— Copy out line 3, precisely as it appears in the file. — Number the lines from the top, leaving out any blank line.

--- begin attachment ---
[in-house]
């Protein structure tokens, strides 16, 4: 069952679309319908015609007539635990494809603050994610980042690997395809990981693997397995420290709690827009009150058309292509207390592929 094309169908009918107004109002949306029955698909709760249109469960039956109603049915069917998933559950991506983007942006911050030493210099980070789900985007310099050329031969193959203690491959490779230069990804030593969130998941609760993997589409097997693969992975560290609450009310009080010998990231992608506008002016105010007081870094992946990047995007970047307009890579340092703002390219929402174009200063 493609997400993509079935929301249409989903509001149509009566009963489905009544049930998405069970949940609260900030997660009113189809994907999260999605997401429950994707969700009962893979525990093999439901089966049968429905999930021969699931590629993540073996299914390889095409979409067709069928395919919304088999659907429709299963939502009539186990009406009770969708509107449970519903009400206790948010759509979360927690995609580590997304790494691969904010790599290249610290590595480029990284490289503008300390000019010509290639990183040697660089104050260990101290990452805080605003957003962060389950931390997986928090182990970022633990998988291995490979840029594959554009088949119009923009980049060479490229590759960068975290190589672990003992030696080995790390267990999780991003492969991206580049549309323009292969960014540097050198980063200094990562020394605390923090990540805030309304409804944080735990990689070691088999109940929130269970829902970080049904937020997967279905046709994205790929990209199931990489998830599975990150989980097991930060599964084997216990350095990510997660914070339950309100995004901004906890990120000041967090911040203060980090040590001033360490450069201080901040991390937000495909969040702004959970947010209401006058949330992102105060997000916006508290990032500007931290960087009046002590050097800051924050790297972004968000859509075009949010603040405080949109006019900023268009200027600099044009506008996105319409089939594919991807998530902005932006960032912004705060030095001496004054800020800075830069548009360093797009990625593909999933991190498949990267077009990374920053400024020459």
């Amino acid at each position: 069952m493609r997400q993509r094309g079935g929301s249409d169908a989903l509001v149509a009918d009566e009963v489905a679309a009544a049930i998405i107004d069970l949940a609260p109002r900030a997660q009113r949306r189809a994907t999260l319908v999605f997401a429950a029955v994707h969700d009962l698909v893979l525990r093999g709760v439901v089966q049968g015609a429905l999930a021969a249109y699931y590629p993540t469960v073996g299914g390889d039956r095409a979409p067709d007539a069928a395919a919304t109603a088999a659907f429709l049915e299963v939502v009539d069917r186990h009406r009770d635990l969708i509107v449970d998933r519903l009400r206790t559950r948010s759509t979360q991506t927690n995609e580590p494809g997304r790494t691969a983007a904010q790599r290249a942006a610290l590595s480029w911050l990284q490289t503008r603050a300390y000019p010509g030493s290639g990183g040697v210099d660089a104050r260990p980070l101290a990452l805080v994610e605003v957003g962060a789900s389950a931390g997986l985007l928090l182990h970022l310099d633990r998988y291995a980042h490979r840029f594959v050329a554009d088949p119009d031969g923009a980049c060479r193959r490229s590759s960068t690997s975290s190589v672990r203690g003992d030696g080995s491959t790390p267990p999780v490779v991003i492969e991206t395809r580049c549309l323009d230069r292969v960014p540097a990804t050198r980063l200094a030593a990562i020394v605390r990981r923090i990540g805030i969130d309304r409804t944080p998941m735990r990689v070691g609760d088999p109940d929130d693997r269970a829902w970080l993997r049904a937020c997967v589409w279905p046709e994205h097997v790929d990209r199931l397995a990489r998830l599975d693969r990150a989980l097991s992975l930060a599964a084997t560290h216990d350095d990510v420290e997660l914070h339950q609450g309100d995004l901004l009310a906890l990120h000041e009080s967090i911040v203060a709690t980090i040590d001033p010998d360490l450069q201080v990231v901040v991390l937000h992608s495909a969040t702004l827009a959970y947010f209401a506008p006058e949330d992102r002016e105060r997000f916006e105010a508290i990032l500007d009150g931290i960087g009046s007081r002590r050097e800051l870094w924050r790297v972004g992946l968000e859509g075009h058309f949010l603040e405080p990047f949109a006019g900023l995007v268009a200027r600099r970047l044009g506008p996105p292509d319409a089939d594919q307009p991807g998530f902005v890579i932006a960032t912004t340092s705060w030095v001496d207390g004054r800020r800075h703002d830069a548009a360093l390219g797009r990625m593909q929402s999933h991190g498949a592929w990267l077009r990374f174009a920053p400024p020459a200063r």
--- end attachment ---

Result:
């Amino acid at each position: 069952m493609r997400q993509r094309g079935g929301s249409d169908a989903l509001v149509a009918d009566e009963v489905a679309a009544a049930i998405i107004d069970l949940a609260p109002r900030a997660q009113r949306r189809a994907t999260l319908v999605f997401a429950a029955v994707h969700d009962l698909v893979l525990r093999g709760v439901v089966q049968g015609a429905l999930a021969a249109y699931y590629p993540t469960v073996g299914g390889d039956r095409a979409p067709d007539a069928a395919a919304t109603a088999a659907f429709l049915e299963v939502v009539d069917r186990h009406r009770d635990l969708i509107v449970d998933r519903l009400r206790t559950r948010s759509t979360q991506t927690n995609e580590p494809g997304r790494t691969a983007a904010q790599r290249a942006a610290l590595s480029w911050l990284q490289t503008r603050a300390y000019p010509g030493s290639g990183g040697v210099d660089a104050r260990p980070l101290a990452l805080v994610e605003v957003g962060a789900s389950a931390g997986l985007l928090l182990h970022l310099d633990r998988y291995a980042h490979r840029f594959v050329a554009d088949p119009d031969g923009a980049c060479r193959r490229s590759s960068t690997s975290s190589v672990r203690g003992d030696g080995s491959t790390p267990p999780v490779v991003i492969e991206t395809r580049c549309l323009d230069r292969v960014p540097a990804t050198r980063l200094a030593a990562i020394v605390r990981r923090i990540g805030i969130d309304r409804t944080p998941m735990r990689v070691g609760d088999p109940d929130d693997r269970a829902w970080l993997r049904a937020c997967v589409w279905p046709e994205h097997v790929d990209r199931l397995a990489r998830l599975d693969r990150a989980l097991s992975l930060a599964a084997t560290h216990d350095d990510v420290e997660l914070h339950q609450g309100d995004l901004l009310a906890l990120h000041e009080s967090i911040v203060a709690t980090i040590d001033p010998d360490l450069q201080v990231v901040v991390l937000h992608s495909a969040t702004l827009a959970y947010f209401a506008p006058e949330d992102r002016e105060r997000f916006e105010a508290i990032l500007d009150g931290i960087g009046s007081r002590r050097e800051l870094w924050r790297v972004g992946l968000e859509g075009h058309f949010l603040e405080p990047f949109a006019g900023l995007v268009a200027r600099r970047l044009g506008p996105p292509d319409a089939d594919q307009p991807g998530f902005v890579i932006a960032t912004t340092s705060w030095v001496d207390g004054r800020r800075h703002d830069a548009a360093l390219g797009r990625m593909q929402s999933h991190g498949a592929w990267l077009r990374f174009a920053p400024p020459a200063r």